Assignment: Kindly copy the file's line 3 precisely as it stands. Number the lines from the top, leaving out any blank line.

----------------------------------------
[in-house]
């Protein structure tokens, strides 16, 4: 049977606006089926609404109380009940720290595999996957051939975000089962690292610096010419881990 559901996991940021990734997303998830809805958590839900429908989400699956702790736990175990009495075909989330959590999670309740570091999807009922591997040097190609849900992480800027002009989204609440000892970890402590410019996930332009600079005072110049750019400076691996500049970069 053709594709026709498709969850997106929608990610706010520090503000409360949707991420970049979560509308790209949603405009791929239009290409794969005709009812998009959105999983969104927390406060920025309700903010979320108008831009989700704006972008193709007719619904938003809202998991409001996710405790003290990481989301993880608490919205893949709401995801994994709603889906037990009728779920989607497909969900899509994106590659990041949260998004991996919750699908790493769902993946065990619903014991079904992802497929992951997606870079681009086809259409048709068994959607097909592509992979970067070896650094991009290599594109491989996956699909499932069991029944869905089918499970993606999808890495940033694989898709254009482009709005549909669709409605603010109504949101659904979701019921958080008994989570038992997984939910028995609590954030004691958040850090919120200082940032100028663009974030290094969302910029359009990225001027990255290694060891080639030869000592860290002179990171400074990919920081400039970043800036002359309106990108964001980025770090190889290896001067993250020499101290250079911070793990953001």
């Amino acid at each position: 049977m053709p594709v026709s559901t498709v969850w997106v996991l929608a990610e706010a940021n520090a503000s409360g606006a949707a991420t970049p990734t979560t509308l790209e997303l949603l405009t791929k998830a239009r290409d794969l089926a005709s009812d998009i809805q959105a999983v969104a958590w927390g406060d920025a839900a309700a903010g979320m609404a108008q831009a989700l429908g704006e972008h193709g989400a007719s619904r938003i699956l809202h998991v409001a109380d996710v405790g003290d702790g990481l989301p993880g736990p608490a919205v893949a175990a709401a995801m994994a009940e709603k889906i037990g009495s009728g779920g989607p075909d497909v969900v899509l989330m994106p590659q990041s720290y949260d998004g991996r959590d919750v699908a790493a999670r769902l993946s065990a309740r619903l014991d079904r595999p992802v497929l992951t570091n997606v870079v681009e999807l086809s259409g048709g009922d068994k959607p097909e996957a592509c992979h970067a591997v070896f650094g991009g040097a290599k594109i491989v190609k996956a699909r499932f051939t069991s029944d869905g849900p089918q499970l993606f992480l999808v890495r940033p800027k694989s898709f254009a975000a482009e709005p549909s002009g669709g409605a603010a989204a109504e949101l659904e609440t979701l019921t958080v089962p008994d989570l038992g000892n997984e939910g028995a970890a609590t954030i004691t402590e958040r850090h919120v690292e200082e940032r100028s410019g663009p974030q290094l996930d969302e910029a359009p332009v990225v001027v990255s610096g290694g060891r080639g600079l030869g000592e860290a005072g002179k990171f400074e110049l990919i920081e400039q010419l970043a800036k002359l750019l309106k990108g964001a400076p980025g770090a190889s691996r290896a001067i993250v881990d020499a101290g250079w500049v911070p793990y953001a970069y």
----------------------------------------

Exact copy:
């Amino acid at each position: 049977m053709p594709v026709s559901t498709v969850w997106v996991l929608a990610e706010a940021n520090a503000s409360g606006a949707a991420t970049p990734t979560t509308l790209e997303l949603l405009t791929k998830a239009r290409d794969l089926a005709s009812d998009i809805q959105a999983v969104a958590w927390g406060d920025a839900a309700a903010g979320m609404a108008q831009a989700l429908g704006e972008h193709g989400a007719s619904r938003i699956l809202h998991v409001a109380d996710v405790g003290d702790g990481l989301p993880g736990p608490a919205v893949a175990a709401a995801m994994a009940e709603k889906i037990g009495s009728g779920g989607p075909d497909v969900v899509l989330m994106p590659q990041s720290y949260d998004g991996r959590d919750v699908a790493a999670r769902l993946s065990a309740r619903l014991d079904r595999p992802v497929l992951t570091n997606v870079v681009e999807l086809s259409g048709g009922d068994k959607p097909e996957a592509c992979h970067a591997v070896f650094g991009g040097a290599k594109i491989v190609k996956a699909r499932f051939t069991s029944d869905g849900p089918q499970l993606f992480l999808v890495r940033p800027k694989s898709f254009a975000a482009e709005p549909s002009g669709g409605a603010a989204a109504e949101l659904e609440t979701l019921t958080v089962p008994d989570l038992g000892n997984e939910g028995a970890a609590t954030i004691t402590e958040r850090h919120v690292e200082e940032r100028s410019g663009p974030q290094l996930d969302e910029a359009p332009v990225v001027v990255s610096g290694g060891r080639g600079l030869g000592e860290a005072g002179k990171f400074e110049l990919i920081e400039q010419l970043a800036k002359l750019l309106k990108g964001a400076p980025g770090a190889s691996r290896a001067i993250v881990d020499a101290g250079w500049v911070p793990y953001a970069y």